Study Finds That Shared Branching Helps Credit Unions Build Profits
Members who use shared branching services are more profitable for their CUs, according to a study commissioned by CO-OP Financial Services, the parent CUSO of CO-OP Shared Branching.
"A total of 38.6% of the households that use shared branching are profitable, which is 10% more than the 28.8% of households that do not use shared branching and are profitable," the CUSO reported. "On average, the annual household profit for shared branching users was $90.25, compared to a profit of only $7.07 on households that do not use shared branching. After applying the direct costs associated with shared branching transactions, the average profit was still $47.53."
Raddon Financial Group surveyed 25 shared branching credit unions at selected times over 2008 and 2009. The credit unions were deliberately chosen to reflect different regions, asset sizes and types of charter.
"It's no secret that convenience is essential to consumers," said Carroll Beach, chief operating officer for CO-OP Shared Branching. "This study gives us the hard data demonstrating that shared branching makes credit unions more accessible, which leads to deeper relationships that help retain active and profitable members."
Craig Beach, senior vice president of marketing for the firm, said the survey results had been carefully examined for the effects of the recession. "We definitely saw the numbers shift from 2008 to 2009," Beach said, "but the profitability remained."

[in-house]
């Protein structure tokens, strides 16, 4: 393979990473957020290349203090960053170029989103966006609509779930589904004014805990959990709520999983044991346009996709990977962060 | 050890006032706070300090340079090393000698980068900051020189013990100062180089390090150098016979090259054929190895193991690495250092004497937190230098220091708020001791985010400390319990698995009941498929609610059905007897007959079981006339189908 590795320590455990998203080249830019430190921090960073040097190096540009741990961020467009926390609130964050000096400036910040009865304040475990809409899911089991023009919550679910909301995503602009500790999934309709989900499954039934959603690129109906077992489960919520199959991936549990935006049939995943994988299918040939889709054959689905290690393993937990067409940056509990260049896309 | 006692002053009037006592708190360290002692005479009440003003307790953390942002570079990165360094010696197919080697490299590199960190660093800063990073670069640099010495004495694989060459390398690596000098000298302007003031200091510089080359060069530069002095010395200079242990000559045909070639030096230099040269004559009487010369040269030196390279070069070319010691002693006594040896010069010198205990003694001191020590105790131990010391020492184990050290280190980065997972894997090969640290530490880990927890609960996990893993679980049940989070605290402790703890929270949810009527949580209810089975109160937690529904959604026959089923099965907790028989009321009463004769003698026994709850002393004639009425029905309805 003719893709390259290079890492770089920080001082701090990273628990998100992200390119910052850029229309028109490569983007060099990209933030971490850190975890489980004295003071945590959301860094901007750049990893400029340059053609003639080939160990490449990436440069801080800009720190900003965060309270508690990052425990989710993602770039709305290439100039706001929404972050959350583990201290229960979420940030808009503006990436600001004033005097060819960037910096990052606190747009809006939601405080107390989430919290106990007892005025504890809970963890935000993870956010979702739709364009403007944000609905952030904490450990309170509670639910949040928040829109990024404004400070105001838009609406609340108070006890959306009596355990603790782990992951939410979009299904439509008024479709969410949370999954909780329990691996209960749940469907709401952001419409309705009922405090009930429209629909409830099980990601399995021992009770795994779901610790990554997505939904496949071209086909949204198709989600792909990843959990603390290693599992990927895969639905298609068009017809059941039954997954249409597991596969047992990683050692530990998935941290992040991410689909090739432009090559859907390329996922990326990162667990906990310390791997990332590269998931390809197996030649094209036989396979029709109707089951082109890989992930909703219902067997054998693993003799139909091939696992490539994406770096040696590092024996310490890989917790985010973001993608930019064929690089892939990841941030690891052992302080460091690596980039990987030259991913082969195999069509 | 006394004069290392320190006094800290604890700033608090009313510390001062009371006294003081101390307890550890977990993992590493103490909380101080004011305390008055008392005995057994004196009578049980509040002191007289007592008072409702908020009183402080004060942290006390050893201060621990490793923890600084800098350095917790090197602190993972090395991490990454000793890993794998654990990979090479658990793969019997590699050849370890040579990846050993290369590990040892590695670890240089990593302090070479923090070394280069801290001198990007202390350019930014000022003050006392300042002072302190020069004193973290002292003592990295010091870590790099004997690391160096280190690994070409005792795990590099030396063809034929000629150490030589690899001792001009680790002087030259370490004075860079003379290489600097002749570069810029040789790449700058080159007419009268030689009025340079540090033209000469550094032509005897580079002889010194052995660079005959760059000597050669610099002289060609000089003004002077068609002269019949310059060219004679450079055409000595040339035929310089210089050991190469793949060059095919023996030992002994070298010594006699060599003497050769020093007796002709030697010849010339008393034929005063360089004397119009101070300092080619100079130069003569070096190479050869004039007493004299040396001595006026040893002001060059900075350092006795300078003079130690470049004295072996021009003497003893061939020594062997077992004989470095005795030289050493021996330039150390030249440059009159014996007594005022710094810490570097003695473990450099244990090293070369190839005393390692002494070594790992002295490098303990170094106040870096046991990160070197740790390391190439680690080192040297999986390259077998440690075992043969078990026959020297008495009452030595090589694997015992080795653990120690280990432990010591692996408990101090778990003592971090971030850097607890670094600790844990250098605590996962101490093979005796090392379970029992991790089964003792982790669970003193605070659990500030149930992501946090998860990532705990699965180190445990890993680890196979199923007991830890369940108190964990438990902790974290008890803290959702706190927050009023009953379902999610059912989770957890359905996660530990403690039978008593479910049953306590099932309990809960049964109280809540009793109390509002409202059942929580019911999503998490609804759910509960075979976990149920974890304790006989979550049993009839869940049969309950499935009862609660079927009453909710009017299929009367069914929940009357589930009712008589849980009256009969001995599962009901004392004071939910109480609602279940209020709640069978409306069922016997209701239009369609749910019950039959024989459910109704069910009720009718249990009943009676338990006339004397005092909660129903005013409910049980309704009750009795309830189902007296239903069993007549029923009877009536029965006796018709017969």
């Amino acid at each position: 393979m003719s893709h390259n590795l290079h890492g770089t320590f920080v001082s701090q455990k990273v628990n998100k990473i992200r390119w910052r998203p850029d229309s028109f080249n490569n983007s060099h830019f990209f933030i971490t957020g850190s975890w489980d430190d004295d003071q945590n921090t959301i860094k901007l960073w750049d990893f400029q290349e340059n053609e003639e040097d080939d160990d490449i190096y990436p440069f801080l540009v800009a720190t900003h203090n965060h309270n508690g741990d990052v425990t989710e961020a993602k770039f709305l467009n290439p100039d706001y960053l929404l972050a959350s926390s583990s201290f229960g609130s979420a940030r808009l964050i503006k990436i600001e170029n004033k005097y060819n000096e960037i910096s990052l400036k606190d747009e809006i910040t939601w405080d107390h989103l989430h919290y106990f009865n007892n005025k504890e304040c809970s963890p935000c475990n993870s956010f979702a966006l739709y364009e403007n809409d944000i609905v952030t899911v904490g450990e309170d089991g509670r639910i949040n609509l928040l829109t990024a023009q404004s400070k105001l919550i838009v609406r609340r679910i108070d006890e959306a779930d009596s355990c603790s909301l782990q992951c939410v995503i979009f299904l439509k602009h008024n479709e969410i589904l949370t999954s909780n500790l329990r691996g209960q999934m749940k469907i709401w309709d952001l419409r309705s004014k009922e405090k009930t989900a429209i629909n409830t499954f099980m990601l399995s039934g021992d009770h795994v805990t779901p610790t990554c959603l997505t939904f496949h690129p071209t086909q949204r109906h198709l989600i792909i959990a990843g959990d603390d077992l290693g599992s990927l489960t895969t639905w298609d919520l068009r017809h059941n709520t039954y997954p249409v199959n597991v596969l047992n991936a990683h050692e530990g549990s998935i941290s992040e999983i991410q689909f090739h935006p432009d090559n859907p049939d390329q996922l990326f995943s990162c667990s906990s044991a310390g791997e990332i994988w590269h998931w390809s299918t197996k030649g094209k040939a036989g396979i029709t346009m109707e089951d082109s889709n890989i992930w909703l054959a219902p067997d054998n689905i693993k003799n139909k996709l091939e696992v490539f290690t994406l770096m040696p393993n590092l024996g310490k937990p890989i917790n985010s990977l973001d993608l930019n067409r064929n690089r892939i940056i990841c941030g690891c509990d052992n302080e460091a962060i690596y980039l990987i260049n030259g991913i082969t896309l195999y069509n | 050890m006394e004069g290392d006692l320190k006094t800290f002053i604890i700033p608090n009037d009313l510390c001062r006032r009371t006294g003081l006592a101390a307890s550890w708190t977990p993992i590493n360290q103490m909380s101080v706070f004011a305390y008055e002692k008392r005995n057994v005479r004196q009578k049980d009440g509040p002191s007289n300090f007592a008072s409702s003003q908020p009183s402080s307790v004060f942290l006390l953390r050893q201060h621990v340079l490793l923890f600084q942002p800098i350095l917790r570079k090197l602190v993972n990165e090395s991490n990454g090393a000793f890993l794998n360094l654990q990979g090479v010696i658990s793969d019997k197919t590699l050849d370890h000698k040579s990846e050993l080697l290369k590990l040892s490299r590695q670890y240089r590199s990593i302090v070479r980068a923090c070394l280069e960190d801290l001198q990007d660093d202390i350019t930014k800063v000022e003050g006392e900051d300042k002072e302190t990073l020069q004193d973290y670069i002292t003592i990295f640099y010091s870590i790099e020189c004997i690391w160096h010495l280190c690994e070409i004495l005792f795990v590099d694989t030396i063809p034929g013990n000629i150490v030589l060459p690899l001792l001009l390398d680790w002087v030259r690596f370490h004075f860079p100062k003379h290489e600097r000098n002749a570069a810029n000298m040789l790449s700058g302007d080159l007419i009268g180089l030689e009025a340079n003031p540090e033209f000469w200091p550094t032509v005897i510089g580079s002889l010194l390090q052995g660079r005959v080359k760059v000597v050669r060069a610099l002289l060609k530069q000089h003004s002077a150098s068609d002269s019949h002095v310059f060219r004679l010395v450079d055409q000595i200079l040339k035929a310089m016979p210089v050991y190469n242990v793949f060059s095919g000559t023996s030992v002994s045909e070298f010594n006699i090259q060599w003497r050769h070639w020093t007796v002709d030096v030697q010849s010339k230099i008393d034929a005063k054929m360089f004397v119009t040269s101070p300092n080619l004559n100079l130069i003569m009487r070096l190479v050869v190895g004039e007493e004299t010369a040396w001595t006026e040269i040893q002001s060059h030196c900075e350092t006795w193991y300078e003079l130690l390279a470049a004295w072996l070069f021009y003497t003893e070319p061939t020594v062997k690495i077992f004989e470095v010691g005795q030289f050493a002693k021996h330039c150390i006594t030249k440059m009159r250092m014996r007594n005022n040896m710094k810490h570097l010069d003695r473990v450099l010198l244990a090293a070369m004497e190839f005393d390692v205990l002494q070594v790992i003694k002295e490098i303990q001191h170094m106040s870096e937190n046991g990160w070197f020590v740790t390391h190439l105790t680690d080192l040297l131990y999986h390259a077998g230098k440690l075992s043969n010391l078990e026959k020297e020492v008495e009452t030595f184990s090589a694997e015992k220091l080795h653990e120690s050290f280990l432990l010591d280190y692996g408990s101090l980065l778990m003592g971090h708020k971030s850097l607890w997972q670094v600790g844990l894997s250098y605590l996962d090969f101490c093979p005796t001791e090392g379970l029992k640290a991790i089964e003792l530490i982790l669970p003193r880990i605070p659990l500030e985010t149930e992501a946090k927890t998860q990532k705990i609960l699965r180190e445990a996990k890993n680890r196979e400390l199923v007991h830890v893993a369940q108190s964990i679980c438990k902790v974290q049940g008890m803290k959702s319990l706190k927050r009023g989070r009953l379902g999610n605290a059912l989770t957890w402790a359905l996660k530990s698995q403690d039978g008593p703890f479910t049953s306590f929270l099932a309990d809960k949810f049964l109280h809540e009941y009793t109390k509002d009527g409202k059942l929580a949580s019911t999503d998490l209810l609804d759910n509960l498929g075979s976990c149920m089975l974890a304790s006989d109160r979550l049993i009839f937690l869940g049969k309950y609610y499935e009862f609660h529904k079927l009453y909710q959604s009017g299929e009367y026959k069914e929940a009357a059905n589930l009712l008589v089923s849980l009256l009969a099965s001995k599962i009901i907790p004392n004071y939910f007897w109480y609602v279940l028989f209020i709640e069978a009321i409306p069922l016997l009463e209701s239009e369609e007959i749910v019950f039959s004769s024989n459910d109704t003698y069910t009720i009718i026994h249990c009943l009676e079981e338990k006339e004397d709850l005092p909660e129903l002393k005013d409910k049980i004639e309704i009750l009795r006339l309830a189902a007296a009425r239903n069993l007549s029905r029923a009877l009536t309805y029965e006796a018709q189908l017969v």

The survey found that, on average, 6.8% of member households actively use shared branching (defined as completing a transaction in the last 90 days). However, usage variance among members ranged from 1% to 18% by credit union. The households that use shared branching are likely to use it regularly, with 47.9% making 25 or more transactions each year, the study reported.
The study also found that younger members were among the heavy users of shared branching services. Although the younger member segments do not have as large a base in the organizations the study looked at, they are more likely than the older segments to utilize shared branching, according to the results.
"This may come as a surprise because younger segments are generally more inclined to use new electronic channels," Beach said. "However, the research shows that younger users do not limit their ability to access their accounts and branches remain significant for them." He added that he believed younger members are motivated by a desire for convenience just as older members are. "If using a shared branch is convenient for getting a transaction done, they will use the shared branch," he said.
The study found that most members using shared branching use it to make deposits. Deposits are the most common transaction type after member verify, accounting for 26.2% of all transactions.